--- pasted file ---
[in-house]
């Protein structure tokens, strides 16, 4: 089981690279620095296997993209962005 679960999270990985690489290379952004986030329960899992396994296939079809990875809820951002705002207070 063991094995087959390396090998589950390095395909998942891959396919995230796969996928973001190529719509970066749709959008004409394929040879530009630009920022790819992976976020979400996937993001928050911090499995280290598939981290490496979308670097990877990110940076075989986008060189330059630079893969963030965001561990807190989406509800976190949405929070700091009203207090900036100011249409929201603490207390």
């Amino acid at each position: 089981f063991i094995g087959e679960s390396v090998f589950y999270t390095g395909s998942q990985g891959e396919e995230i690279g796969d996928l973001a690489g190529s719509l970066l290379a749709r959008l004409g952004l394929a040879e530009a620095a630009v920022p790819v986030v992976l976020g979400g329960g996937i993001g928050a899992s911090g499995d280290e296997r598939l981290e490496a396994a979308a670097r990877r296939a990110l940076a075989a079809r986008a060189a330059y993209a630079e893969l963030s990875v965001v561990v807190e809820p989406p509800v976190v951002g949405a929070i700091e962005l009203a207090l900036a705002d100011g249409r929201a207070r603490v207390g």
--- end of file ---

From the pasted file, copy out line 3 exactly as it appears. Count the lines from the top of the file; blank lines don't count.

């Amino acid at each position: 089981f063991i094995g087959e679960s390396v090998f589950y999270t390095g395909s998942q990985g891959e396919e995230i690279g796969d996928l973001a690489g190529s719509l970066l290379a749709r959008l004409g952004l394929a040879e530009a620095a630009v920022p790819v986030v992976l976020g979400g329960g996937i993001g928050a899992s911090g499995d280290e296997r598939l981290e490496a396994a979308a670097r990877r296939a990110l940076a075989a079809r986008a060189a330059y993209a630079e893969l963030s990875v965001v561990v807190e809820p989406p509800v976190v951002g949405a929070i700091e962005l009203a207090l900036a705002d100011g249409r929201a207070r603490v207390g």